Creatively Catching and Storing Energy in the Kitchen
There are so many amazing foods that are coming in this week’s box that it’s hard to pick which to write about this week! We gleaned apples and plums from a friendly neighbor’s garden. We are finally harvesting more magnificent potatoes, and we pulled some beets and radishes in the heat of the summer. We are so grateful for the nourishment of this land! To honour the land, we act as good stewards to the resources we gather. Let’s look at this from the lens of this week’s permaculture principle – Catching and Storing Energy.
There is a whole branch of physics called thermodynamics. It’s the study of how energy flows, whether as heat or work. If you look around you, you’ll see how energy is always moving and shifting and transmuting from one form into another. The wind is blowing the leaves; ants are hauling dirt to build their colony; cars are burning fuel to move. Some energy is useful to humans and we call this work. Yet for every bit of useful energy there is a lot of energy that we don’t know how to use. In physics, this wasted energy is called entropy. The universe, scientists noticed, is always moving towards entropy and we humans are always thinking of ways to slow down the shift from work to entropy. We can build windmills that transform wind into electricity. We can build homes that use sunlight to warm them in the winter.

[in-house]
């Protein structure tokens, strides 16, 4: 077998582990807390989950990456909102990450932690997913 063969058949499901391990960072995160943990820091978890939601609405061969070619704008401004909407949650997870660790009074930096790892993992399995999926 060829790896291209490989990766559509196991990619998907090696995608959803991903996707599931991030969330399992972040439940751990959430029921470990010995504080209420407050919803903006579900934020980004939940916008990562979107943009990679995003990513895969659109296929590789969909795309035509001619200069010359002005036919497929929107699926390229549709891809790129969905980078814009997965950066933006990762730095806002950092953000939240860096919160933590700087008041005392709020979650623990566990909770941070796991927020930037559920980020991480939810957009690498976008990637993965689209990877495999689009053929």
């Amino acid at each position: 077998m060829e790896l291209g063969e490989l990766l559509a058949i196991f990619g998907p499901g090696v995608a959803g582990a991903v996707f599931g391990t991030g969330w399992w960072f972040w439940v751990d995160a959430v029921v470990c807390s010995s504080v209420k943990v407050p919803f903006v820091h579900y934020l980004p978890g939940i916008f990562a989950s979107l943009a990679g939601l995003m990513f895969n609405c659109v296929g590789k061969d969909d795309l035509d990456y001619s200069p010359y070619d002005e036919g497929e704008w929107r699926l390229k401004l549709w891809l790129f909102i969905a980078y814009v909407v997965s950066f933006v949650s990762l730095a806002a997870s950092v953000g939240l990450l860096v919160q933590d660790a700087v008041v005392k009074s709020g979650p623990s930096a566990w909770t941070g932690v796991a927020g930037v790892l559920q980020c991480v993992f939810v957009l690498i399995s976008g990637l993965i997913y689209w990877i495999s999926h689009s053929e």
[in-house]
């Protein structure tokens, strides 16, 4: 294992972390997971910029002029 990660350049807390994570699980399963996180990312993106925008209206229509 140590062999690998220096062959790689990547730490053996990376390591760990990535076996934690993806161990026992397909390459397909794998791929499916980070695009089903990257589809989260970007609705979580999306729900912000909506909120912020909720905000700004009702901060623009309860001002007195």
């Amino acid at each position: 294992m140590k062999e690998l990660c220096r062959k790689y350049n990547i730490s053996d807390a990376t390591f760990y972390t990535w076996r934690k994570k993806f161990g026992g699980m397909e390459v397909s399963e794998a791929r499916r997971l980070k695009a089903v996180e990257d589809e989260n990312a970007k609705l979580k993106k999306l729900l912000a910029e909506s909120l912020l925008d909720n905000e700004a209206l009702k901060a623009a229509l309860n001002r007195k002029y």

Cooking is how we transform the energy of food into a kind of energy that our body can use to easily store. It takes energy to cook–whether by turning on the oven, chopping the ingredients, doing the dishes, etc. When early humans discovered fire we evolved shorter digestive tracts because through cooking, our food became easier to digest before it even entered our mouth. You can think of cooking as a kind of eating or form digestion! Knives are like teeth, the stove is like your hot stomach, and your kitchen cupboard is like fat stores in your body.
You can store the energy of beets, squash, and radishes by pickling them; you can keep raspberries and plums by turning them into jam; and potatoes can be kept in a dark, cool and dry place for long term storage.
This week you are receiving Transparent Apples which naturally acidic and break down easily making them ideal for processing. They make incredibly creamy applesauce, and they are good for drying, juicing, freezing and making into pies! They don’t keep very well so pie is my first choice (of course) because you can store the pie in the freezer to be used on a special day.
For each food you eat, there are countless ways to catch and store energy. Have fun!
BC Curriculum Learning Aim:
By practicing preservation techniques, learners will be able to develop Creative Thinking, a Core Competency in the BC Curriculum. Creative Thinkers use resources in new ways to generate new possibilities.